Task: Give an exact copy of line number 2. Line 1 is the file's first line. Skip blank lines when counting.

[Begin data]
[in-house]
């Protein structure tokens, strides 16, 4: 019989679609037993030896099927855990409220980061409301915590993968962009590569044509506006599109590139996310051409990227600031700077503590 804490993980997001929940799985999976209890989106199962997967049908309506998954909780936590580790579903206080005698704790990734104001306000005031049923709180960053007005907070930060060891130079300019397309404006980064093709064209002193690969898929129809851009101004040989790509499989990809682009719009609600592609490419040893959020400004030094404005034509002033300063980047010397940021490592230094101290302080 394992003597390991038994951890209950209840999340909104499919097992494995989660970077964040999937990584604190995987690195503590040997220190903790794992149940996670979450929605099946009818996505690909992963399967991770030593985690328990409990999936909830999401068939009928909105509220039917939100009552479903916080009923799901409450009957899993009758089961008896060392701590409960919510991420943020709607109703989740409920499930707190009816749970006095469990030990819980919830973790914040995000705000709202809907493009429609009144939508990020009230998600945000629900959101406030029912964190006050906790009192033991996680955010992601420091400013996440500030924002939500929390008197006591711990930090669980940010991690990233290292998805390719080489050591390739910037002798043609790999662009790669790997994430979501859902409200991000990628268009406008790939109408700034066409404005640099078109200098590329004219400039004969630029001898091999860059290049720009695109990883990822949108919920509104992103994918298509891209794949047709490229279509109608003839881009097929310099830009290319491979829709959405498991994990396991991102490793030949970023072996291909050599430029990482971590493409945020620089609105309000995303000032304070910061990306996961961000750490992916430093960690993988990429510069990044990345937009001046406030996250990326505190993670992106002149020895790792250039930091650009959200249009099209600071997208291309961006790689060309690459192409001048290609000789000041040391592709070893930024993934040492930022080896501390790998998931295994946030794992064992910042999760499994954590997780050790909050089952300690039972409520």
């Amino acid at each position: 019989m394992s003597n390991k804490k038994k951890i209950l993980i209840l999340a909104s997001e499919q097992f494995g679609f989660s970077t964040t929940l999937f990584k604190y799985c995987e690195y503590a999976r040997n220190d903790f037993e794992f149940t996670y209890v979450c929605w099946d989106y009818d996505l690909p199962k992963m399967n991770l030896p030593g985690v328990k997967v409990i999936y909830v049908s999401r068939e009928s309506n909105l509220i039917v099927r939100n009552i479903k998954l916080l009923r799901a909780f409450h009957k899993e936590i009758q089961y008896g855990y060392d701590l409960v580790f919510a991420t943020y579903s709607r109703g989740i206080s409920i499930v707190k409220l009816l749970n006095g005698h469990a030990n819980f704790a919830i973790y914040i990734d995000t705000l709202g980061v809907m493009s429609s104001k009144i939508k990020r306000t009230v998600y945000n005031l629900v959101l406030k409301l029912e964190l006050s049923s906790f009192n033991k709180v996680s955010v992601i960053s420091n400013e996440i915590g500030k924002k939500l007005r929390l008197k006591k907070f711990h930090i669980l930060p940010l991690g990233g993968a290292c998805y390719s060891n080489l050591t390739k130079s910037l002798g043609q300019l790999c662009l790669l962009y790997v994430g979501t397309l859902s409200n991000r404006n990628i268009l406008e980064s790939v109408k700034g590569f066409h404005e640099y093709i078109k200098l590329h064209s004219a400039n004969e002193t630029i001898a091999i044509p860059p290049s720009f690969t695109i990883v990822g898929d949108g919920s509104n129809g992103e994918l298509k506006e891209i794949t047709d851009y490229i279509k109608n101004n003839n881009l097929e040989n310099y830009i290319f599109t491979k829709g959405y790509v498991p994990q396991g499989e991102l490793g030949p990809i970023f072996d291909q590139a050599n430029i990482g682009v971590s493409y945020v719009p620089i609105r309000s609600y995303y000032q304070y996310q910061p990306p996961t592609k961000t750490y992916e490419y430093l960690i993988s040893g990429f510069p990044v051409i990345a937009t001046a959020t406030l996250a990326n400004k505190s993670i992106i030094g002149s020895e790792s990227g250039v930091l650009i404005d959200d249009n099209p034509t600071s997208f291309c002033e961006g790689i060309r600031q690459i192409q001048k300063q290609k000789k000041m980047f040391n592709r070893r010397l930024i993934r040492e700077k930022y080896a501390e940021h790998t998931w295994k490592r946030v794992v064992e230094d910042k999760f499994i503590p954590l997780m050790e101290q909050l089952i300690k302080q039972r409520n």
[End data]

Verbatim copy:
């Protein structure tokens, strides 16, 4: 019989679609037993030896099927855990409220980061409301915590993968962009590569044509506006599109590139996310051409990227600031700077503590 804490993980997001929940799985999976209890989106199962997967049908309506998954909780936590580790579903206080005698704790990734104001306000005031049923709180960053007005907070930060060891130079300019397309404006980064093709064209002193690969898929129809851009101004040989790509499989990809682009719009609600592609490419040893959020400004030094404005034509002033300063980047010397940021490592230094101290302080 394992003597390991038994951890209950209840999340909104499919097992494995989660970077964040999937990584604190995987690195503590040997220190903790794992149940996670979450929605099946009818996505690909992963399967991770030593985690328990409990999936909830999401068939009928909105509220039917939100009552479903916080009923799901409450009957899993009758089961008896060392701590409960919510991420943020709607109703989740409920499930707190009816749970006095469990030990819980919830973790914040995000705000709202809907493009429609009144939508990020009230998600945000629900959101406030029912964190006050906790009192033991996680955010992601420091400013996440500030924002939500929390008197006591711990930090669980940010991690990233290292998805390719080489050591390739910037002798043609790999662009790669790997994430979501859902409200991000990628268009406008790939109408700034066409404005640099078109200098590329004219400039004969630029001898091999860059290049720009695109990883990822949108919920509104992103994918298509891209794949047709490229279509109608003839881009097929310099830009290319491979829709959405498991994990396991991102490793030949970023072996291909050599430029990482971590493409945020620089609105309000995303000032304070910061990306996961961000750490992916430093960690993988990429510069990044990345937009001046406030996250990326505190993670992106002149020895790792250039930091650009959200249009099209600071997208291309961006790689060309690459192409001048290609000789000041040391592709070893930024993934040492930022080896501390790998998931295994946030794992064992910042999760499994954590997780050790909050089952300690039972409520």